Common Dreams - September 2019
Count his role in supporting the 2003 U.S. invasion of Iraq as another part of Joe Biden's long political career that the former vice president—who voted for the war as a senator—doesn't quite remember correctly.
In an interview with NPR published Tuesday morning, Biden told reporter Asma Khalid that he opposed the war from the very moment it began in March of 2003 despite voting for its authorization just months earlier.
Biden said that he believed then-President George W. Bush's claim that Bush needed the threat of war to pressure Iraq to give up its weapons program and therefore voted for the authorization to use military force. But once Bush unleashed the "shock and awe" bombing campaign on the country, the former senator said he had a drastic change of heart.
"Immediately, that moment it started, I came out against the war at that moment," said Biden.
As Khalid pointed out in her report from the interview, that's not backed up by the historical record:
In multiple public remarks made after the invasion began in 2003, Biden openly supported the effort. Biden publicly said his vote was a mistake as early as 2005, but not immediately when the war began in 2003.
"Nine months ago, I voted with my colleagues to give the president of the United States of America the authority to use force, and I would vote that way again today," Biden said in a speech at the Brookings Institution on July 31, 2003. "It was a right vote then, and it'll be a correct vote today."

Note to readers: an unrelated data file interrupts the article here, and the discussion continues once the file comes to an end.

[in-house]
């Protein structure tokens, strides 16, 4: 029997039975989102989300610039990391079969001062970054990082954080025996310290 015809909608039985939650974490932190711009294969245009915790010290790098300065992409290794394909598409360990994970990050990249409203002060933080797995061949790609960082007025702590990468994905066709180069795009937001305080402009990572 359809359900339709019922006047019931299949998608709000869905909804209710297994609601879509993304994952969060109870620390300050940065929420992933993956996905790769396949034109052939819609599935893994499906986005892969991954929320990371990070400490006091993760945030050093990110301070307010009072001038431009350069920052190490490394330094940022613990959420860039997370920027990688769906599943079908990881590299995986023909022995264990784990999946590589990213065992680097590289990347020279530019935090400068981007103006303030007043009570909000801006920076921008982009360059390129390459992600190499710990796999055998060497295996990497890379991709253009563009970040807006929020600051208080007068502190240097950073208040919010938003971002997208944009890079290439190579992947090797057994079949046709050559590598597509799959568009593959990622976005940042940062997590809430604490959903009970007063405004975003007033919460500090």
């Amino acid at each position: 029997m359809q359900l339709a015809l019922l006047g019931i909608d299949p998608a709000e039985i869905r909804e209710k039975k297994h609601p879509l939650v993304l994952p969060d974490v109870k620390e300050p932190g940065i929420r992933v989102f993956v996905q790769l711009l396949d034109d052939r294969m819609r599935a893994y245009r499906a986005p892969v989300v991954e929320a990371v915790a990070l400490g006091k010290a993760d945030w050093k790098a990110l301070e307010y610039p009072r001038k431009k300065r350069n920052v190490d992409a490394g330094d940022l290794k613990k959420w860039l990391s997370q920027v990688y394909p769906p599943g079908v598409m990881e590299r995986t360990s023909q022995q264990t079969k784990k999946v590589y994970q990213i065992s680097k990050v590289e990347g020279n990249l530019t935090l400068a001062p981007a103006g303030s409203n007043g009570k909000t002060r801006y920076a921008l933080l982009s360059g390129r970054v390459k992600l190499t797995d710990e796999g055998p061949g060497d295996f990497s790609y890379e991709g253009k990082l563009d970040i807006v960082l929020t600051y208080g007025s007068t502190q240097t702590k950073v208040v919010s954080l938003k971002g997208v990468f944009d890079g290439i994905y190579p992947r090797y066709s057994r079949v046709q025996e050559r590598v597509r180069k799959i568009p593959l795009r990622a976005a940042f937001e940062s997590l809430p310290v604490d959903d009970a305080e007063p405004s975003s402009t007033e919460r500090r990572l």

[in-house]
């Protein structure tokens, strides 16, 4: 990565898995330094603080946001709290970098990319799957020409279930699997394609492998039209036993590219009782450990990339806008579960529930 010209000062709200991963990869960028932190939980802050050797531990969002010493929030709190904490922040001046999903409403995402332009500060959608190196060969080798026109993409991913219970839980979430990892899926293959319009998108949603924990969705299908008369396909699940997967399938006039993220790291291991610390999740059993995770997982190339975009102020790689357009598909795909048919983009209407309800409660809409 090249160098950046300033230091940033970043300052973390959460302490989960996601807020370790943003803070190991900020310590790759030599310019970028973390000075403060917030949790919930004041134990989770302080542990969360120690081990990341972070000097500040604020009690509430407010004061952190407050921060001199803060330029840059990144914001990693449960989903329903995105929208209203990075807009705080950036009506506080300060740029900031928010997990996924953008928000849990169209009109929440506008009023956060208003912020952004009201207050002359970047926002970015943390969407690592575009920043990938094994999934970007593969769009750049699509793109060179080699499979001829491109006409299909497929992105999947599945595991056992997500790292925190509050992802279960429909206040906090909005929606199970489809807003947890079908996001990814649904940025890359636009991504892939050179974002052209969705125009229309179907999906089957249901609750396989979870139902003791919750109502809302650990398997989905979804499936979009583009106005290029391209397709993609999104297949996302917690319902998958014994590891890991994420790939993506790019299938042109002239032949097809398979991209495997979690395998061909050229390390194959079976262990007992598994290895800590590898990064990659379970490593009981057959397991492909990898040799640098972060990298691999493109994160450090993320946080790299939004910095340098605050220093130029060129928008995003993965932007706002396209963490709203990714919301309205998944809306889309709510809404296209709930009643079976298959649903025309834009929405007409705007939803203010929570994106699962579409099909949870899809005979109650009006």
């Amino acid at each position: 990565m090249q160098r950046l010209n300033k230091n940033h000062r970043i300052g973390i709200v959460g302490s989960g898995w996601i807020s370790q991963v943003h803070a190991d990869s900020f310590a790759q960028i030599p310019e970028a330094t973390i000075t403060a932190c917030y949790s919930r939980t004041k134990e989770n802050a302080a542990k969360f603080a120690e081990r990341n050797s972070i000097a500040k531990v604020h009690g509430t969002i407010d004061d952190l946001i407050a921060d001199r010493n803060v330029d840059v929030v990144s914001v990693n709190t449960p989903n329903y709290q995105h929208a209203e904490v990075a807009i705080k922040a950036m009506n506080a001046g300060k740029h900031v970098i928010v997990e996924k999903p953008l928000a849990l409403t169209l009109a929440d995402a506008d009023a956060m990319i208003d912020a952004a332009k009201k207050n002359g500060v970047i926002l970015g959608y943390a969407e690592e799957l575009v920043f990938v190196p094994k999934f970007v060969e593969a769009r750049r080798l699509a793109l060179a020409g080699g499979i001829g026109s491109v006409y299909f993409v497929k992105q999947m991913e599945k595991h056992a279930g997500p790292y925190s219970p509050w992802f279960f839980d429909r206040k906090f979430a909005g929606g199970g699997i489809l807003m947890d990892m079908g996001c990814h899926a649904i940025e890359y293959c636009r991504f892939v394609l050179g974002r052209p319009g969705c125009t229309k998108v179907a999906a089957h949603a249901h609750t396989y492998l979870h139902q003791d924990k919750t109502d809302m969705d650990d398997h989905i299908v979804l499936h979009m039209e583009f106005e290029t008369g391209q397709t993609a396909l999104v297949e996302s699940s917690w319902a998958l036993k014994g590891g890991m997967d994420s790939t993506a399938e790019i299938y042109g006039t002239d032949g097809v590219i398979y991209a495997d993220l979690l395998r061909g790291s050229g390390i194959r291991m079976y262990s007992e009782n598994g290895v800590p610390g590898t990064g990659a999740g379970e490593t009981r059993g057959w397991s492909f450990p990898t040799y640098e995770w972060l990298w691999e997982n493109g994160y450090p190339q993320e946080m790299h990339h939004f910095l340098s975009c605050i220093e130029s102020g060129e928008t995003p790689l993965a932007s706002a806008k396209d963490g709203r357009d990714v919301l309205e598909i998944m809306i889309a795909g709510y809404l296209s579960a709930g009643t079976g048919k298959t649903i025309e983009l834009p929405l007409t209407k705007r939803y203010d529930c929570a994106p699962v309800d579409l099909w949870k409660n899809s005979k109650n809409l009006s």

In a statement, Bush spokesperson Freddy Ford told NPR that Biden was misremembering the events in question.
"I'm sure it's just an innocent mistake of memory," said Ford, "but this recollection is flat wrong."
Biden's continued support for military action—even if he was publicly "against" the war—is no better, Stephen Zunes wrote in April:
Biden supported the subsequent bloody counter-insurgency war for the rest of his Senate career, speaking out against bringing the troops home or even setting a timetable for withdrawal. He even became a major advocate of splitting Iraq along ethnic and sectarian lines, seen by most people familiar with the region as very dangerous and irresponsible.
The question asked by NPR was simple, wroteSplinter's Paul Blest on Tuesday, "but because this is Joe Biden giving an interview in the year 2019, he was physically unable to get through the whole thing without saying something that was obviously bullshit." ...
Read full report at Common Dreams